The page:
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Toybox Review: S.H. Figuarts Kamen Rider Build Rabbit Tank Form - Mexinter.net

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Title : Toybox Review: S.H. Figuarts Kamen Rider Build Rabbit Tank Form - Mexinter.net
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Toybox Review: S.H. Figuarts Kamen Rider Build Rabbit Tank Form - Mexinter.net


Release Date: February 2021
RRP: 3456 yen

2021 marks the tenth anniversary of the S.H. Figuarts line, and while you might think a milestone like that should persuade Bandai Tamashii Nations to finally release Kamen Rider Kiva in the line for now it seems like the ways they plan to mark it are a lot more low key. February 2021 saw the Kamen Rider Build range kick off a little earlier than usual with the release of S.H. Figuarts Kamen Rider Build Rabbit Tank Form, available for the special price of 3456 yen. While that's not quite the price the very first Figuarts (Kamen Riders 1 and V3 from Kamen Rider the Nextretailed for all those years ago (2310 yen), it's still far more reminiscent of this than the prices some fetch today. Build isn't the only Figuart to be getting this special treatment either, with a renewal edition of Dragon Ball Z's Son Goku also releasing later this year at a similar price point.



Kamen Rider Build Rabbit Tank comes packaged in the smaller size variety of Figuarts packaging, which over the last few years has pretty much become the norm for Kamen Rider figures at the very least. As expected the box is done up in a suitably fitting blue and red dual colourscheme, with some nice little graphics printed on the window section to give it that extra dash of science. The back features a trio of stock images and looks very neat by Figuarts standards, possibly because there isn't actually all that much to show off with this figure. Inside you'll find Build and his (lack of) accessories housed on a single clamshell plastic tray.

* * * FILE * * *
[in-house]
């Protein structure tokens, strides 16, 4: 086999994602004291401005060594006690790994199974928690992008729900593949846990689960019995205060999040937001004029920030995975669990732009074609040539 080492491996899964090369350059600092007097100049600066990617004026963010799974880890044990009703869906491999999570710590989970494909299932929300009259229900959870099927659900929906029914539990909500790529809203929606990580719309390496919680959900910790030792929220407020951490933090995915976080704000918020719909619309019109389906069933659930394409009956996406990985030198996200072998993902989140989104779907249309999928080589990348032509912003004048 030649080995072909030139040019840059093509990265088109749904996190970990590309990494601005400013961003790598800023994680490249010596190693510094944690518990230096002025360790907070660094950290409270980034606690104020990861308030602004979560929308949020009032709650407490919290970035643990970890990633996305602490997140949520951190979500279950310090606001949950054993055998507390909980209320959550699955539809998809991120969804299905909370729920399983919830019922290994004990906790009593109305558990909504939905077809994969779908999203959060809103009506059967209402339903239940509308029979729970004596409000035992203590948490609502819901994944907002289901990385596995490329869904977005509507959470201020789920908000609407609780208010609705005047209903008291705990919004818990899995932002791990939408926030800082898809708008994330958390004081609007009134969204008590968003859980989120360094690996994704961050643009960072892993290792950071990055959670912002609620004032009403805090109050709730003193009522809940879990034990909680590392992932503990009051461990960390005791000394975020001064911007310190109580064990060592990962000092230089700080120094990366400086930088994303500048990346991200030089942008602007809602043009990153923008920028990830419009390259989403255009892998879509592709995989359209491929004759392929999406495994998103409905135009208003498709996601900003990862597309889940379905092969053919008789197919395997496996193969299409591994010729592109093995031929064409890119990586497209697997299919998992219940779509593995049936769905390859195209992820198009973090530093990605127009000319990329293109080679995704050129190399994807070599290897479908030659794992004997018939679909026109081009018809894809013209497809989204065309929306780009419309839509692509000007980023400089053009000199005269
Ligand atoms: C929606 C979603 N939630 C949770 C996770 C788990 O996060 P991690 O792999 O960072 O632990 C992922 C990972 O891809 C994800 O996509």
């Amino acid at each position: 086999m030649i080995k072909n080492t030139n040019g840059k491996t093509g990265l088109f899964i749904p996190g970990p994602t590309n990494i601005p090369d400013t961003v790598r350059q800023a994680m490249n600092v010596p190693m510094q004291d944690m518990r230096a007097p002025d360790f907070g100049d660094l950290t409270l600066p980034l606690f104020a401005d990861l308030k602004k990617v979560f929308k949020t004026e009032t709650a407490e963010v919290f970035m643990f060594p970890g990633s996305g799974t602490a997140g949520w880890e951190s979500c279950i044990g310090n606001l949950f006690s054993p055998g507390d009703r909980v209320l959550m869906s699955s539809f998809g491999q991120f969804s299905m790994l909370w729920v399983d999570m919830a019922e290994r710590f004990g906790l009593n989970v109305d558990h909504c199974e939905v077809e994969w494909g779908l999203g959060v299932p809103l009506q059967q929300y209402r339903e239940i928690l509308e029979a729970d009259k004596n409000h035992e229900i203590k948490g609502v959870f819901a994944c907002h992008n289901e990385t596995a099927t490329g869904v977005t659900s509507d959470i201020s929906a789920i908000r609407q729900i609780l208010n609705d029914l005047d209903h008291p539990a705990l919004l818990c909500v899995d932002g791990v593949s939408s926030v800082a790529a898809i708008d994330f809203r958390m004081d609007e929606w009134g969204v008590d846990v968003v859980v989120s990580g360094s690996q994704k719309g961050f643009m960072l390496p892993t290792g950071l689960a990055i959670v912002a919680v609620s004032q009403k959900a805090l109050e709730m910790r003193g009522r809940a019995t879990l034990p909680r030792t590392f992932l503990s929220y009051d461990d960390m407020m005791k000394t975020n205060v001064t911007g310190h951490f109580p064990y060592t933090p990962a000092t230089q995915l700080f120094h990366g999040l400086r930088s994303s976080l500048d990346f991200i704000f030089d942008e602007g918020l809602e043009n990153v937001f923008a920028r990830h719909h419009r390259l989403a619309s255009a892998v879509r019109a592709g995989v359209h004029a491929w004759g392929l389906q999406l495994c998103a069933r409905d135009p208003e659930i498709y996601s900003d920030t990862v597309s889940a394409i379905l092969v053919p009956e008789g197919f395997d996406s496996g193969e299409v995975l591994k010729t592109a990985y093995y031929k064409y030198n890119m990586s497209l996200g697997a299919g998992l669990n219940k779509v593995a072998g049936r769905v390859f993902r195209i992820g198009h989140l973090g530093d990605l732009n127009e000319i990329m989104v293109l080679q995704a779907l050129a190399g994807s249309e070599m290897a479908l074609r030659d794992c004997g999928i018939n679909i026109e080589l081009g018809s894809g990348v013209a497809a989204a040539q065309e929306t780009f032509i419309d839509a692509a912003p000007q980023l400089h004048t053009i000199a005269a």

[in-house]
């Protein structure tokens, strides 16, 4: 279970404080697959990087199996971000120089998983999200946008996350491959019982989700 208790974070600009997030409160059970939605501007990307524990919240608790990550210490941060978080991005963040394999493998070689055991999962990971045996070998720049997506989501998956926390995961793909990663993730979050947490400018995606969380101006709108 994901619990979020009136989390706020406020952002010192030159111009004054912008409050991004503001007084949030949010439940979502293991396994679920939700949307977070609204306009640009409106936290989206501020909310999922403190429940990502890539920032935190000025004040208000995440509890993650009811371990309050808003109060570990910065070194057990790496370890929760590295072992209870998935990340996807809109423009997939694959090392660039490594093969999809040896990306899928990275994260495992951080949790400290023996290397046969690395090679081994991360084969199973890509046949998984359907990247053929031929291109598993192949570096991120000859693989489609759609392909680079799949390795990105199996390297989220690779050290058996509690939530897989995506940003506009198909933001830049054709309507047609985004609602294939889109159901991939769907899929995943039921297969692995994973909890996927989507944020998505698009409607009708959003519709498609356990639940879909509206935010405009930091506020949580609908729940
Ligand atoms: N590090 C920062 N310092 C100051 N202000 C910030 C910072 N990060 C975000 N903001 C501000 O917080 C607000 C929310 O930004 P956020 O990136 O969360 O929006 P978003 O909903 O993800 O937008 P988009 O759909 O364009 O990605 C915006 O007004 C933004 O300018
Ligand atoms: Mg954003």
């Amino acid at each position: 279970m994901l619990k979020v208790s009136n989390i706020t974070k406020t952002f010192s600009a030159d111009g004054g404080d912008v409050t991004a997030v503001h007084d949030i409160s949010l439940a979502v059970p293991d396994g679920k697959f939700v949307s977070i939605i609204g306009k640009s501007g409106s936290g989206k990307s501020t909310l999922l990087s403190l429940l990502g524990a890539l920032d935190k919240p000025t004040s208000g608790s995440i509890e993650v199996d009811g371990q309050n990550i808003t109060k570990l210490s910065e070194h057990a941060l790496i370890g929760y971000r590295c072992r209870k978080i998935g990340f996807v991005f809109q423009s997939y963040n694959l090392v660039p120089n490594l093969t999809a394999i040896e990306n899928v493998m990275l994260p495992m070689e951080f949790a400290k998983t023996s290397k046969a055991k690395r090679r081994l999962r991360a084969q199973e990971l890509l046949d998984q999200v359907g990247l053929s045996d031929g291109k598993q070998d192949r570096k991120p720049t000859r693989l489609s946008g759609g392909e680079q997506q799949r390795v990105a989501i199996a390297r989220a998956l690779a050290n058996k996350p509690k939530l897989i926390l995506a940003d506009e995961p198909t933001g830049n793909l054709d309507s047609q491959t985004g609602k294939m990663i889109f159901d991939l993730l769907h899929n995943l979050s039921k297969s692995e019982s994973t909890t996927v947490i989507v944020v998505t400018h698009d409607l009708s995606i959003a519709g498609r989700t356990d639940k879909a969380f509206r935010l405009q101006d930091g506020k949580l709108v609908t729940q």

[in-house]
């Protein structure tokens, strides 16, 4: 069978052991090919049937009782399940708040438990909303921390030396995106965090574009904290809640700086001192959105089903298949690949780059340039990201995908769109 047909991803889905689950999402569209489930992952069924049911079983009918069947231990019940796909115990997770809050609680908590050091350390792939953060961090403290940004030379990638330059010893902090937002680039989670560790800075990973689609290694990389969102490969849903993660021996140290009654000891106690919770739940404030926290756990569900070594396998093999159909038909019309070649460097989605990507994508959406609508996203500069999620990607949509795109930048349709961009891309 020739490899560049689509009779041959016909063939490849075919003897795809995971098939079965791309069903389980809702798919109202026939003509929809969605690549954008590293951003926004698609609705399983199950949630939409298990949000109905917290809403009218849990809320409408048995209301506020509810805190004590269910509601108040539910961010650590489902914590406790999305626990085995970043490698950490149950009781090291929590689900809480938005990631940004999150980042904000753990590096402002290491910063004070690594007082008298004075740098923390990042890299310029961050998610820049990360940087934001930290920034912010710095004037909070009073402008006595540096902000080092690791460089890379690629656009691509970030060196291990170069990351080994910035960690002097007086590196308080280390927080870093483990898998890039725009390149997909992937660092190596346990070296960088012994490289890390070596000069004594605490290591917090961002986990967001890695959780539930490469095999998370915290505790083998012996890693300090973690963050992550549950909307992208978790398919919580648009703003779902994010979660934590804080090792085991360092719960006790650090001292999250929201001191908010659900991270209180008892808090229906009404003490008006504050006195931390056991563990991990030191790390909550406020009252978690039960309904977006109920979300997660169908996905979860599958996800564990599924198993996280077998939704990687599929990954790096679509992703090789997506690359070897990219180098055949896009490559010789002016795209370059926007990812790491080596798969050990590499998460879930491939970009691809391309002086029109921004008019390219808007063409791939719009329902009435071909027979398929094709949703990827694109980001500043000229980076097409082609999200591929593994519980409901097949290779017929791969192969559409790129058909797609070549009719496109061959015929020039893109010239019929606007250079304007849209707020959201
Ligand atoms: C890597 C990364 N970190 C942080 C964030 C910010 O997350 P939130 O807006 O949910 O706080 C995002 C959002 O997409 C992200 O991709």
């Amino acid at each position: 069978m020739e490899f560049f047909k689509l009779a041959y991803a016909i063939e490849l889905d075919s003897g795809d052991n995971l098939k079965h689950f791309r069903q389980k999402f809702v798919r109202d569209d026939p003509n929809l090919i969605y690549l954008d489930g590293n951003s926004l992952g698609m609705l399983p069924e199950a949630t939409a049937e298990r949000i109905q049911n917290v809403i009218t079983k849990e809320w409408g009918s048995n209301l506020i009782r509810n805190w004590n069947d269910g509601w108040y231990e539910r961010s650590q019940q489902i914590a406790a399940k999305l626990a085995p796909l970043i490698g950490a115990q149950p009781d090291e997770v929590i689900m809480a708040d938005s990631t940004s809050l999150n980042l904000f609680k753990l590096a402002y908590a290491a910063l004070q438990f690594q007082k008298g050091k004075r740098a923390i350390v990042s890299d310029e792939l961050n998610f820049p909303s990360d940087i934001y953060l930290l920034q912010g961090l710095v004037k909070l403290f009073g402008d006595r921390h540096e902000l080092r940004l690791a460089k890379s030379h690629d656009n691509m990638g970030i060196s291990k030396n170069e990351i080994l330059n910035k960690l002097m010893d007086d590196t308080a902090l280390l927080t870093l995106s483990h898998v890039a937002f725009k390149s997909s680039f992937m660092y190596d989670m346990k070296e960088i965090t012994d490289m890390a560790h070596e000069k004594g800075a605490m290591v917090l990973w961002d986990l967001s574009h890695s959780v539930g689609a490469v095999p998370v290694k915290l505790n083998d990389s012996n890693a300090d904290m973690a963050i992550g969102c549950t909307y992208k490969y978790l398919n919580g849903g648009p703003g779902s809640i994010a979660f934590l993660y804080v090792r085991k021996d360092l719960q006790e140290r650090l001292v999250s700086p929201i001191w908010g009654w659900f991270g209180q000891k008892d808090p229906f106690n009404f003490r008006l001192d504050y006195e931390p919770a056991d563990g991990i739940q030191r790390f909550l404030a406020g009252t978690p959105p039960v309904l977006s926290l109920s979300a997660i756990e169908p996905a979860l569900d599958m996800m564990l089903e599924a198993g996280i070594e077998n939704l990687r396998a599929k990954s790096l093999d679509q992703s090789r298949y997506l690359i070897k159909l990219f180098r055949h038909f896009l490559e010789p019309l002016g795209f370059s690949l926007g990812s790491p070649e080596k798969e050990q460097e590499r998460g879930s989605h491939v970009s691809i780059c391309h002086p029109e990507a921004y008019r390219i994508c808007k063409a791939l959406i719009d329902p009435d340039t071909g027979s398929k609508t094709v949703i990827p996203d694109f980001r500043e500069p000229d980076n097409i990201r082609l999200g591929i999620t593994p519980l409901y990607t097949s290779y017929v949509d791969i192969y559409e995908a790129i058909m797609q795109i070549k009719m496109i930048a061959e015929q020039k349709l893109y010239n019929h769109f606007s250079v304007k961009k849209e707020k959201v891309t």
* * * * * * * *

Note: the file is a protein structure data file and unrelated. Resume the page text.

Even though articulation has come a long way in those ten years too arguably its the sculpting and detail that's gone through the biggest overhaul over the years - particularly emphasised in the Shinkocchou Seihou range but also on newer figures like this too. S.H. Figuarts Kamen Rider Build Rabbit Tank looks suitably impressive in hand, and unlike some of th e initial complaints about the Night Rouge/Blood Stalk prototypes it has a nice bulk to it that's reminiscent of the original suit. Even in a relatively vanilla suit like this Build pulls of the dual-theme asymmetrical look brilliant, and with Rabbit Tank it's all the little details that really make the suit pop. The Rabbit side's shin spring is immediately noticeable, but the tank tread adorning the right foot is far more subtle (and effective) in it's execution. Both compound eyes are striking, though I'd be cautious handling the head as the both extended sections (particularly Tank's) look like they could break pretty easily. Other really nice touches include the highly detailed Build Driver, which even includes a working crank! If I had to nitpick I'd perhaps argue that the colours feel a little off (the metallic finish is nice but doesn't quite have the same gleam as it does on the show), but all in all it's a very impressive looking figure.